Escapism and procrastination: A break that makes you more tired

So today I had a hit of some kind of fatigue, mental fatigue, flagging morale, some kind of a hit where I just felt like I was tired of doing this work that I’ve been doing everyday.
I just wanted a break. […]
What does it mean to take a break? We all need to have some kind of break.
No matter how much we care about the work we’re doing, how meaningful it is, how much we enjoy it even, there’s just- there’s always a need to take a break and a rest.
Now, of course, the most basic pattern of rest is our daily sleep.
At the end of hard day’s work, we should get a good night’s sleep, and that is our basic break.
Have that time in the evening, we’re just relaxing before bed, and then have a nice full sleep, and that is a break that we need to keep coming back to.
And we often need to take breaks of some kind during the work day, just for our concentration.
We can’t remain concentrated on one thing for hours and hours.
We need that break to rest our mind.
Or if it’s physical labour, of course, to rest our bodies as well.
We need to stop to eat, and there’s a built-in break, as we stop to eat something.
I mean, it is sometimes possible to work right through meals, but seems like a meal makes a good natural break.
But sometimes it seems like there’s just this craving for a break from the overall pattern of work.
Even with the sleeping, the eating, all the regular pauses, just a feeling of being saturated with this work, being numb to it, like listening to the same song too many times, or trying to move the same muscle too many times. […]
And there’s just this desire for a break from the whole mentality of working.
Just completely break out of it.
I want to stop working.
I want to do something completely different all day.
So what can we do to have this break? As the old saying goes, a change is as good as a rest.
So doing anything different: that’s the first thing.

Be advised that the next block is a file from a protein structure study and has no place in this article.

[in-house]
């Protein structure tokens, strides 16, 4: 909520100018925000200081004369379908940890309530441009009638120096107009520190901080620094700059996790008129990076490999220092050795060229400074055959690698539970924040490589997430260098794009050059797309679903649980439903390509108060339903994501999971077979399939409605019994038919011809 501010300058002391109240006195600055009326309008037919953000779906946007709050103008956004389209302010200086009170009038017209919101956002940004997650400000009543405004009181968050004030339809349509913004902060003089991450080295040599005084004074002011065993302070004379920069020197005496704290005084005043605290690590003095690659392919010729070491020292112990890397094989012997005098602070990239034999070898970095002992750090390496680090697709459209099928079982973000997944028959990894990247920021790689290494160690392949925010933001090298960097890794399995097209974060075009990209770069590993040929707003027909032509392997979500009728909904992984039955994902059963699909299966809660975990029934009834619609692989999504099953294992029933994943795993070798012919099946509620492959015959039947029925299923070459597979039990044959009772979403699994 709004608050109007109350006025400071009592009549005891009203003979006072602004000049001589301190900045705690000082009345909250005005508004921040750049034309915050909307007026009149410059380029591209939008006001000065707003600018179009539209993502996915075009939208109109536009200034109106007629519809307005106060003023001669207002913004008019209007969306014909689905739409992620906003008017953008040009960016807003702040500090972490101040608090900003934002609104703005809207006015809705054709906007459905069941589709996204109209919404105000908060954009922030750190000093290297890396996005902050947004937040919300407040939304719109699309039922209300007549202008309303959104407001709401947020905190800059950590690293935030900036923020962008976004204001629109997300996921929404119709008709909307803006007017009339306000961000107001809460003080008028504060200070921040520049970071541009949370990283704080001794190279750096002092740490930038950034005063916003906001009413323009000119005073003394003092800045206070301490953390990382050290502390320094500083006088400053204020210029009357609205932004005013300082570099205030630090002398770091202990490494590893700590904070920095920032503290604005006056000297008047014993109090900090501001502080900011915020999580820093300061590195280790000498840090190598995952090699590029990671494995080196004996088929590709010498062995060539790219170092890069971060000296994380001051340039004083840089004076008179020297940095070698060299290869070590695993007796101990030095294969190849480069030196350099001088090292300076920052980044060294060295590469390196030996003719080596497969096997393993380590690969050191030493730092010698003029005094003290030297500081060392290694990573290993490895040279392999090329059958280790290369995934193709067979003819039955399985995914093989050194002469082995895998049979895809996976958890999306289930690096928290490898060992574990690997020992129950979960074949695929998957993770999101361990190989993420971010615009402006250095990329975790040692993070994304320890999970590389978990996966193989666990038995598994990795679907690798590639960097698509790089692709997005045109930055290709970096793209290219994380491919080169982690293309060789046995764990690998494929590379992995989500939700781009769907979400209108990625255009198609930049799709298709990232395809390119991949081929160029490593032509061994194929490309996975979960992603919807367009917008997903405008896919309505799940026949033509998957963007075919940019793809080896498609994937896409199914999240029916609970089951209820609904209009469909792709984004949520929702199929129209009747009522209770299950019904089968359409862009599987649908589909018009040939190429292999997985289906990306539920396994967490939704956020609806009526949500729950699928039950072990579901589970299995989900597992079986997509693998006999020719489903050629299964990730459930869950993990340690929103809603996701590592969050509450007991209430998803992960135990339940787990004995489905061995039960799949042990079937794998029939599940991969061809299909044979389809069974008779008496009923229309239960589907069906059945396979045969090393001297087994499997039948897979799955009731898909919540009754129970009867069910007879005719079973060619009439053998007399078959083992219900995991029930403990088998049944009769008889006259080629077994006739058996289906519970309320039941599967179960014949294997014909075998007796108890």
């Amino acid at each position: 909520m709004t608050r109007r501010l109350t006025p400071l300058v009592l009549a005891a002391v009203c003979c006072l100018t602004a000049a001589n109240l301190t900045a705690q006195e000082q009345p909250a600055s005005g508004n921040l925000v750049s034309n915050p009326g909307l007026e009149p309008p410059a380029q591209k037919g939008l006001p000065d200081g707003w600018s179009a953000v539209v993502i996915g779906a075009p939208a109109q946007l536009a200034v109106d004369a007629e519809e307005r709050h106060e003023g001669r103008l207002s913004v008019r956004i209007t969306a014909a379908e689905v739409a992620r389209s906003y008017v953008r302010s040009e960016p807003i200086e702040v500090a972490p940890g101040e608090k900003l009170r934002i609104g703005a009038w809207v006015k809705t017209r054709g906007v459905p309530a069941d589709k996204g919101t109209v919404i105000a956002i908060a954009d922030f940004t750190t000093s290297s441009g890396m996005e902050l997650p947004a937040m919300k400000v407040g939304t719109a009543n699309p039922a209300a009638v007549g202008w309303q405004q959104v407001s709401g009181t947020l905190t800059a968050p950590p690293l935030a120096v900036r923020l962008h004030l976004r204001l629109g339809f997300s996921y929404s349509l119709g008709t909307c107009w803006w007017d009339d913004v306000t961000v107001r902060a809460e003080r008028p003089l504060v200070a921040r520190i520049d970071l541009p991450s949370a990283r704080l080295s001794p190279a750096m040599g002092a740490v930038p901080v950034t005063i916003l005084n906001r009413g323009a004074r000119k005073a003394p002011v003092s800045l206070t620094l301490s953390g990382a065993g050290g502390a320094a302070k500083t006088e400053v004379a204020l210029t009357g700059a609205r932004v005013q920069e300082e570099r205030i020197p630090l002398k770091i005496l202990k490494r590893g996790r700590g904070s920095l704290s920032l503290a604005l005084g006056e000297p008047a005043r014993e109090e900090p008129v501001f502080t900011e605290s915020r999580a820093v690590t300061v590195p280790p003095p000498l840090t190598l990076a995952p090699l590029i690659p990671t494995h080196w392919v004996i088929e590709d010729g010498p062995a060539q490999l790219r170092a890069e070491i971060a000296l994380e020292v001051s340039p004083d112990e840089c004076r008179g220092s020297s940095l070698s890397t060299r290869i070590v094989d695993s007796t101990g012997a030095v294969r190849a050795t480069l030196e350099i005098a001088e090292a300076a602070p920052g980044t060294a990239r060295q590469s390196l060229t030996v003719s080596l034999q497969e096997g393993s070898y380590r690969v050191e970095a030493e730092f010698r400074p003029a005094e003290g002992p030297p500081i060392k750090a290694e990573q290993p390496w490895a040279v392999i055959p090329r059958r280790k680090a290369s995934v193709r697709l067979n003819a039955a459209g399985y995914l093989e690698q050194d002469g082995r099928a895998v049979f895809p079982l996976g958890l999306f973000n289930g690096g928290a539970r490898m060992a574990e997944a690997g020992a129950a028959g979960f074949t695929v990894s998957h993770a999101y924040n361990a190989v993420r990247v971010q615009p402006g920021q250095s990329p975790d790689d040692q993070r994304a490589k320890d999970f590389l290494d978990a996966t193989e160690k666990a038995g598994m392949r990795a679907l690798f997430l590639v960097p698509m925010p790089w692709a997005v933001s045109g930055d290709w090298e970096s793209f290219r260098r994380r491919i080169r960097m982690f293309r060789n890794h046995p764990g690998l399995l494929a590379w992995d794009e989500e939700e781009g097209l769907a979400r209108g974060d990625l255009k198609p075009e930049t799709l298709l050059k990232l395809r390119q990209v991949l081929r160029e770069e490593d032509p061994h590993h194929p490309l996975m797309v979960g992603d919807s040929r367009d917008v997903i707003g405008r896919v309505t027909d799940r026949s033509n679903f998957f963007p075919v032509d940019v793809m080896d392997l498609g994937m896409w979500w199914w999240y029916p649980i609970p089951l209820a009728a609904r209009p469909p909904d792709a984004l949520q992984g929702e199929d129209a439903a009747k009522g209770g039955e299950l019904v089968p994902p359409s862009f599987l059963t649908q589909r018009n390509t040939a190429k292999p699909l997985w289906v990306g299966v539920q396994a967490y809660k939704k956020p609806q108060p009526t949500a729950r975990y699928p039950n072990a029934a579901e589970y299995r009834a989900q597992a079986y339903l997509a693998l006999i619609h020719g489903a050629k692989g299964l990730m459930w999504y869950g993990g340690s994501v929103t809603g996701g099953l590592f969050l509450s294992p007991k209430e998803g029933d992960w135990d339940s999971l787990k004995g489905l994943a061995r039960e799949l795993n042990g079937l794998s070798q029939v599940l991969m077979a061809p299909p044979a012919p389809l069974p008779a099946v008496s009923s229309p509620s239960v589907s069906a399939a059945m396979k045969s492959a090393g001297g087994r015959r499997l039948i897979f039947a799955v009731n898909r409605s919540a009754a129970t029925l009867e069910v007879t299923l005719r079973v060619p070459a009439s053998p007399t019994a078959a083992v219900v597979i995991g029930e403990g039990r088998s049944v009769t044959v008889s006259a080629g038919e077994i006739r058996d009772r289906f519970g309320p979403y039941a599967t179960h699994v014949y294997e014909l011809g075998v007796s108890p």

Whatever we do in the break has to be something different from this work that we need a break from.
Just going to something completely different. […]
But then the question is: what do we do with that time? And I know there’s a part of me that wants to dive into a computer game.
And for anybody who’s had any kind of addiction, that’s where the addiction calls like a beautiful song calling you.
Wouldn’t it be nice to just dive into this escape? But here’s the important point that was able to stop me, that I was able to stop myself from going into this.
Any break that we have, anything we do with this break, has to be something that can deliver us back to work in a better condition.
That’s the basic idea of going to sleep: we wake up in the morning in a stronger position.
It should be something that helps us to unwind and relax and recover our strength.
But if we do something as a break time activity that actually makes us in a worse state when we’re done, then this is a very unsuitable break activity.
This is where it becomes an unhealthy escape.
I know that going into a game like this, I will spend hours and hours, and I will be occupied and entertained, and it will be pleasant, but I will never get satisfaction.
I’ll always be looking for more.
And it takes so many hours just to get anything going, and it just sucks away all my time.
Similar thing with drugs, that it just takes away energy and concentration and mind state, provides a break, but then by the time the break’s over, I’m in a weaker position than I was when I started the break.
Seems like a good break should be some kind of combination of rest and inspiration, either letting us restore our strength or giving us some new insight, some new change in perspective, a fresh perspective.
Maybe something like watching a movie, if it’s the right movie for you at that time, that can provide that burst of inspiration and a fresh new perspective.
And yes, even playing a game can do that.
But my problem with the game is that it just takes so many hours of time away.
I’m getting some kind of inspiration, but it’s divided among all that time.
And as I delay other things, delay doing work, undone work piles up, I get behind, anxiety builds up, I become less refreshed, and have to somehow dig myself out of that hole again.
So besides the idea of good night’s sleep, dinner and a movie, maybe I’ll add going for a walk can be a wonderful break, I don’t really have full answers on what makes good breaks.
I’d be curious to hear any comments: what makes a good break from work? What is a way that we can take a break from the work we’re doing without it setting us back? Being able to pause, refresh, restore, and then return to the good work.

#needabreak #tiredofwork #escapism

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